A few weeks ago, Whispr Group hosted a webinar in which I shared my ten best insights on how businesses should tackle the Covid-19 pandemic from a crisis communications perspective.
Now, I should really be presenting ten insights, but I only delivered nine. This is because the main advice in crisis communications is to be prepared, but as this crisis is already upon us, I chose to focus on what businesses can do now.
I prefaced my talk by highlighting the most common mistake in general: the misbelief that communication has actually taken place when in reality, it just hasn’t.
This mistake is especially prevalent in a time of crisis. In a crisis, people in general want more information. But in a crisis, there’s typically also a shortage of relevant information.
From a corporate communications perspective, this becomes clear as different stakeholders want different types of information.
In a crisis, a business will have their hands full by just making sure that none of these stakeholders are worrying on account of your inability to provide them with the information they seek. Worry is an integral part of any crisis, but no-one should have to be worried as a result of being uninformed.
While there will be lots of hard work ahead there’s good news in all of this too.
The good news is that your business can come out with better public relations on the other side of the crisis than your brand had going into this crisis. What you have to do is to communicate and take action at a level well above average.
But how do you communicate well above average during a crisis?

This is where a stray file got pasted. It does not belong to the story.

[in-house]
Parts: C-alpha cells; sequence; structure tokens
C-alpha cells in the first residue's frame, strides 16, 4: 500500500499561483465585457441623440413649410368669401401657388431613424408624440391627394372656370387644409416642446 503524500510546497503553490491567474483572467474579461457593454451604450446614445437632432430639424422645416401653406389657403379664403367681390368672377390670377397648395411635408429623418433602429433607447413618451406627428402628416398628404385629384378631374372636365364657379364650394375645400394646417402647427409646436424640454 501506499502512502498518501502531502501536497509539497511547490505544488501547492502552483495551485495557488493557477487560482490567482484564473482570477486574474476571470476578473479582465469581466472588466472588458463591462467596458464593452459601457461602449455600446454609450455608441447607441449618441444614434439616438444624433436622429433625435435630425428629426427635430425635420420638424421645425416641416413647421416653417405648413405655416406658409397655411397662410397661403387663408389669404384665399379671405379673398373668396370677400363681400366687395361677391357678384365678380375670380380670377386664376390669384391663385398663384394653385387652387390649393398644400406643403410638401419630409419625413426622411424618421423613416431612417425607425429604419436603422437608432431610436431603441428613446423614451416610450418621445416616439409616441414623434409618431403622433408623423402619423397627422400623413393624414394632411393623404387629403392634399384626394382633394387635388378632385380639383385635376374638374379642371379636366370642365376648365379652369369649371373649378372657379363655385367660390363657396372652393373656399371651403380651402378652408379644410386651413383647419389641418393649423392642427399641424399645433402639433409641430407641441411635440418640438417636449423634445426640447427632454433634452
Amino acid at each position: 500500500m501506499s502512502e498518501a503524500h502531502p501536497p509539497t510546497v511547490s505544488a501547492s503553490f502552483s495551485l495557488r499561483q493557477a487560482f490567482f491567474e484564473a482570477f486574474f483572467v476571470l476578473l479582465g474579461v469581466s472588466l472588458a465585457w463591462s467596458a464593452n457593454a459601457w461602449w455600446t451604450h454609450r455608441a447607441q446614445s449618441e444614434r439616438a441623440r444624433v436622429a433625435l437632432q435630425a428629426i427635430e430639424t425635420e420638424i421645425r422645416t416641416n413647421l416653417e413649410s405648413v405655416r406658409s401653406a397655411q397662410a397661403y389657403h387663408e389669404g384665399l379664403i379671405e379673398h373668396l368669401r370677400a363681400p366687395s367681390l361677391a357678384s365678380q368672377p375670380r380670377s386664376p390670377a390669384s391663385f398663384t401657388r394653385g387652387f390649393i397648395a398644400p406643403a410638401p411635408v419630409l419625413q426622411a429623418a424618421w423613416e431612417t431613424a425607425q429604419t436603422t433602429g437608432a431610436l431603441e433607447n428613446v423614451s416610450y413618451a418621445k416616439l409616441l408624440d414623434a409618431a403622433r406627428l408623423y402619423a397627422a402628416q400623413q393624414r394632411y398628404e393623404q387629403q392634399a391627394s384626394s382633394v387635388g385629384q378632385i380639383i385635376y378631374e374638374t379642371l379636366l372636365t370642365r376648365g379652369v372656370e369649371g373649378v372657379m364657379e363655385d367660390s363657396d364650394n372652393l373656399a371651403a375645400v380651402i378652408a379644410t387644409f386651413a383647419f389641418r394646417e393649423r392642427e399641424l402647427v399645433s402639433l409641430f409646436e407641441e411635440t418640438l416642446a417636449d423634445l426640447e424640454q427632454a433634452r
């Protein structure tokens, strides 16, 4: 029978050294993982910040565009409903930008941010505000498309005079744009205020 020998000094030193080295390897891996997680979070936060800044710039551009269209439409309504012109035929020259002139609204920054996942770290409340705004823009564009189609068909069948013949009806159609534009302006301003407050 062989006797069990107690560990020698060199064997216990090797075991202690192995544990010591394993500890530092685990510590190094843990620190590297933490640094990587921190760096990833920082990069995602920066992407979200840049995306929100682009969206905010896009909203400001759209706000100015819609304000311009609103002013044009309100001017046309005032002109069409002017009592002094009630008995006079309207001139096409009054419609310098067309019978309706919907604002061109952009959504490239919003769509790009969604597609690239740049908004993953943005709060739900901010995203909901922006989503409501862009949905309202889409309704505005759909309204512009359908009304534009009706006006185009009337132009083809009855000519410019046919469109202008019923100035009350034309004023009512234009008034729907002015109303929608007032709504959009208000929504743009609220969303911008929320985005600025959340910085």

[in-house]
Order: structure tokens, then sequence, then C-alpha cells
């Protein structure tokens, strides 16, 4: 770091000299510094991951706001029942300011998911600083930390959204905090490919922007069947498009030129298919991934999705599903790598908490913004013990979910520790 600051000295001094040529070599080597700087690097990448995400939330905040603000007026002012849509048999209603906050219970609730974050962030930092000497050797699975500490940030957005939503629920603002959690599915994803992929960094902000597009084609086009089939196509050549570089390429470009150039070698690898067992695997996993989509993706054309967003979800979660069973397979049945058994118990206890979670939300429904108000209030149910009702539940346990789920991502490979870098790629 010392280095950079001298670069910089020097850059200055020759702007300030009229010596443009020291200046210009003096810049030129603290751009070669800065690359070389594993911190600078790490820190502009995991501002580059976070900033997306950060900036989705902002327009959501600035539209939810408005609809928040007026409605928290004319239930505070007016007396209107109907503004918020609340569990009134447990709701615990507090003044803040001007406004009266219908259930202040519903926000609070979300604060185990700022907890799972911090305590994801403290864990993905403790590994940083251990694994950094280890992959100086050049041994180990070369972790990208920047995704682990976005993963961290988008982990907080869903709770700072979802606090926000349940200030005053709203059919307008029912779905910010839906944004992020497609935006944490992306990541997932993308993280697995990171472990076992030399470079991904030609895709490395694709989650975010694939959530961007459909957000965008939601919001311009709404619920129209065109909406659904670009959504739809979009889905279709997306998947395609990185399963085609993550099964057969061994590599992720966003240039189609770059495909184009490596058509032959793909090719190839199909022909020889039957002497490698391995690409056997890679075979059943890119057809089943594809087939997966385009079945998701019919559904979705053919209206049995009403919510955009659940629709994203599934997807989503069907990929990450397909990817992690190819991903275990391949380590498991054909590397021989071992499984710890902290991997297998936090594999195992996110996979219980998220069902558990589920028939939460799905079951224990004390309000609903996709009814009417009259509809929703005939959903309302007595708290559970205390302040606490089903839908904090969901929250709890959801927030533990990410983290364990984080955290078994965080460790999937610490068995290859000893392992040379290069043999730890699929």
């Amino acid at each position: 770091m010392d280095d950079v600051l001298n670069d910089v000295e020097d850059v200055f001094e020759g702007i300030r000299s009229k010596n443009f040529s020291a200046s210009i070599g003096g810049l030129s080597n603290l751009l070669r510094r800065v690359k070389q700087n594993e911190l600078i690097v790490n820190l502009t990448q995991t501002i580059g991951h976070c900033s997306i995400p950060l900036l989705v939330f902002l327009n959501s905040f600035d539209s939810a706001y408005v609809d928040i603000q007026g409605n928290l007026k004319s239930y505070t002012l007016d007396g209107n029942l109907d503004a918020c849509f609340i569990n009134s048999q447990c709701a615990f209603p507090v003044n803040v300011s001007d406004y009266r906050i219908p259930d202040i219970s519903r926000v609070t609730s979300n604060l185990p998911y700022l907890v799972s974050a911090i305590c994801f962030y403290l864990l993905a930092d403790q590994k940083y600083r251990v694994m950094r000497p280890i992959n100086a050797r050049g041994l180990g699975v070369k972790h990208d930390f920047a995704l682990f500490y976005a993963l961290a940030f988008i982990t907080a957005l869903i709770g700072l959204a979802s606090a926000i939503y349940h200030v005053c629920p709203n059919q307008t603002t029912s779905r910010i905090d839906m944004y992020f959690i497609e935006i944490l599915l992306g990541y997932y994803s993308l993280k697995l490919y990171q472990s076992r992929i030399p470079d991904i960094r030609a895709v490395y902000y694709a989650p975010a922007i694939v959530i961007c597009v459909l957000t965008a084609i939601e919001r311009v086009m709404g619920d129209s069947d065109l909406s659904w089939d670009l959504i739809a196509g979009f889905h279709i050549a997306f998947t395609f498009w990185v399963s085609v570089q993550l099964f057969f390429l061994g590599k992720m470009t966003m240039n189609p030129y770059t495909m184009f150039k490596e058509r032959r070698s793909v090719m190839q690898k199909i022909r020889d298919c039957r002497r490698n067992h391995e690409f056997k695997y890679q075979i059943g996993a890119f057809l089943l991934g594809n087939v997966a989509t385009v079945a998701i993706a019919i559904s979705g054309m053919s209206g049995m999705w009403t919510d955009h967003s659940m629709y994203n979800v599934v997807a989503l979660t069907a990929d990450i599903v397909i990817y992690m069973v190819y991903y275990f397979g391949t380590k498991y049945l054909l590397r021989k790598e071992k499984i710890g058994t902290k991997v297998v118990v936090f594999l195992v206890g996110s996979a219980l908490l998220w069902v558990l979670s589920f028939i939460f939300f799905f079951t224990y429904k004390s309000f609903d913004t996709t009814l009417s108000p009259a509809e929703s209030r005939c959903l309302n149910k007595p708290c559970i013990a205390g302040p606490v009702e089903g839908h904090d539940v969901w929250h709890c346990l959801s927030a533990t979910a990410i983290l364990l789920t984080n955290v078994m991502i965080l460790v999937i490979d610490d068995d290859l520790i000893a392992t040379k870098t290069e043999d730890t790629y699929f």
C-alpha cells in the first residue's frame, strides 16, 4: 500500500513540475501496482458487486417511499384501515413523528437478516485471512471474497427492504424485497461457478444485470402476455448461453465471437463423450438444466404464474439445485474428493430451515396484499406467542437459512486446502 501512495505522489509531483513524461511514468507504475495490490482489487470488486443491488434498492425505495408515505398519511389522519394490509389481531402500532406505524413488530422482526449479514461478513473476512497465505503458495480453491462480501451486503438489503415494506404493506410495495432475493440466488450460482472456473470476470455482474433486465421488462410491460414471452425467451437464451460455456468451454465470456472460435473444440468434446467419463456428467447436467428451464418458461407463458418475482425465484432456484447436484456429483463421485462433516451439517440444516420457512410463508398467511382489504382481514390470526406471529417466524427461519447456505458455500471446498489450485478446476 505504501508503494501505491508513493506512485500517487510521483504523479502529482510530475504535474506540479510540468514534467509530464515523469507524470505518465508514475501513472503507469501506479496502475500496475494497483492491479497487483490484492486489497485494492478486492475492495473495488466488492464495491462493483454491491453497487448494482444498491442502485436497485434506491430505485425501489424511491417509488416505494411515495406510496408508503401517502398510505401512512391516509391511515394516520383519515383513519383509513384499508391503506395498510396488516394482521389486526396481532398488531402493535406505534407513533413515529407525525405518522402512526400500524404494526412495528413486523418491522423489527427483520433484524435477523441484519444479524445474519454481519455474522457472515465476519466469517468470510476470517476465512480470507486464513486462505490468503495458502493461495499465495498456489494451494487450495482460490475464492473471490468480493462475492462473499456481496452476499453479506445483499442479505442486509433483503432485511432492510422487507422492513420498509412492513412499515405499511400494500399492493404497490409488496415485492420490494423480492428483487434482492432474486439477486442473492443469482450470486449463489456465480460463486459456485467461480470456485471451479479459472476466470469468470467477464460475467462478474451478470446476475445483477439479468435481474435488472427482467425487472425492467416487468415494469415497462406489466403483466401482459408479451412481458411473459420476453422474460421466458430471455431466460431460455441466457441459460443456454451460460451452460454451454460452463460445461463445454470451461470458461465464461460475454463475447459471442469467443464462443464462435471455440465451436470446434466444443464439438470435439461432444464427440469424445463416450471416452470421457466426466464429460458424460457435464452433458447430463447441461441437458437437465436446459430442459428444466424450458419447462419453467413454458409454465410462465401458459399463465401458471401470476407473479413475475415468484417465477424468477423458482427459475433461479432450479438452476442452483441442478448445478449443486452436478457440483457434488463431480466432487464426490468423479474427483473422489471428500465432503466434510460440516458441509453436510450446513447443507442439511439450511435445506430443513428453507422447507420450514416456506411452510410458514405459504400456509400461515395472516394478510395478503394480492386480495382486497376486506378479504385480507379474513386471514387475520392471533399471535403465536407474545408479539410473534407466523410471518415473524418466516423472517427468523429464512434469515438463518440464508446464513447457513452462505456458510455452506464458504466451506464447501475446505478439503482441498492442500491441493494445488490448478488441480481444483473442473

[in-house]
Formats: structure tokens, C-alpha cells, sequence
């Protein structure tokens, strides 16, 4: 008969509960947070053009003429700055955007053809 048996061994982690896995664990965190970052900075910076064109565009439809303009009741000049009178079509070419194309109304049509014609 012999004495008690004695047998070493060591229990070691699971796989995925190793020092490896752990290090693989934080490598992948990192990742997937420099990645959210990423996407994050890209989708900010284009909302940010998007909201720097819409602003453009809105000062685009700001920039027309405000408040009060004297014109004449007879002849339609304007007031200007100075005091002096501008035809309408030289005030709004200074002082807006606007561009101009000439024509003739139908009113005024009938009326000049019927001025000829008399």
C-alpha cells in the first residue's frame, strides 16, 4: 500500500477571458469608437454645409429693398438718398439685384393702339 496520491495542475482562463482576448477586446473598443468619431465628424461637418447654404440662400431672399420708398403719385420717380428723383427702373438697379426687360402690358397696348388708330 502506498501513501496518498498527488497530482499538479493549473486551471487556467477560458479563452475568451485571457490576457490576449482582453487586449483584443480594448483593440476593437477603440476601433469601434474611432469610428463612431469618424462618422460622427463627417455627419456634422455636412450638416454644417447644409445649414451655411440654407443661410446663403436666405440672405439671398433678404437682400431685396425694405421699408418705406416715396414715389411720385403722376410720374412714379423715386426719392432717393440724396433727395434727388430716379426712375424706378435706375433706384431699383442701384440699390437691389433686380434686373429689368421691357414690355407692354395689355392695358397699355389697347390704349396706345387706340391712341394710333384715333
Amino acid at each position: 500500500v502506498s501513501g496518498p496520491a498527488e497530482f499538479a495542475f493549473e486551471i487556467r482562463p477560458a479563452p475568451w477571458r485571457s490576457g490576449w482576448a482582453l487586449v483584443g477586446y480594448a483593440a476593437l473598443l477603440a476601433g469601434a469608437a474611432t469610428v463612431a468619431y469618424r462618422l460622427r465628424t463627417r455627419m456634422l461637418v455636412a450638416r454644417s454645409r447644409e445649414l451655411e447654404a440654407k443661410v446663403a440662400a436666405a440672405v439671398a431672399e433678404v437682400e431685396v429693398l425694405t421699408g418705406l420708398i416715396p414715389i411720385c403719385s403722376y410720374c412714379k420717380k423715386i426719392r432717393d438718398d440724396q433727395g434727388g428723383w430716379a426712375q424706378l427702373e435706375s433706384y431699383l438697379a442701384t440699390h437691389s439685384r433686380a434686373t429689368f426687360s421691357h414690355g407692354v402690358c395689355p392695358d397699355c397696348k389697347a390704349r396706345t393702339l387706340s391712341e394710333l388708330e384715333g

On behalf of Whispr Group, I’ve identified and compiled nine key insights from my many years of experience and the study of hundreds of case studies.
When in doubt, assume the worst-case scenarioThose brands who come out successful on the other side of a crisis have a tendency to err on the side of overreaction. It simply seems to be the better strategy to overreact instead of underreact. If you don’t yet have enough data, it’s better to assume the worst-case scenario instead of taking a more passive stance.
Keep communicating, but tone down your sales pitchTonality matters more than most businesses understand. There’s a time and a place for aggressive sales, but in periods of great distress, it makes sense to tone down your sales pitch.
It’s okay to keep your communication efforts up-and-running – people even expect you to keep fighting for your business. Just tone down your sales pitch.
Shift resources to inbound communicationsWhich KPIs should you be focusing on during a crisis? The most successful companies “take care of their own first”. From a PR perspective, this means prioritising (and closely measuring) your inbound activities.
Satisfy all information needs via your websiteWe live in a digital world: the Covid-19 pandemic has certainly reinforced this fact and accelerated the digital transformation for many brands. It’s also known that the corporate website is the go-to destination during a crisis.
Monitor mistakes and best practices via social mediaIn a crisis like the Covid-19 pandemic many organisations will struggle, and make mistakes, in their efforts to communicate with their target audiences. And some organisations will find ingenious ways to succeed where others fail.
Many organisations neglect the fact that we live in a real-time flow of actionable data just waiting to be harvested. We can literally learn from the best and avoid making mistakes by simply monitoring both best practices and damaging failures.
Ask your favourite data scientist at Whispr Group about how to set up such a monitoring feed specifically designed for your brand.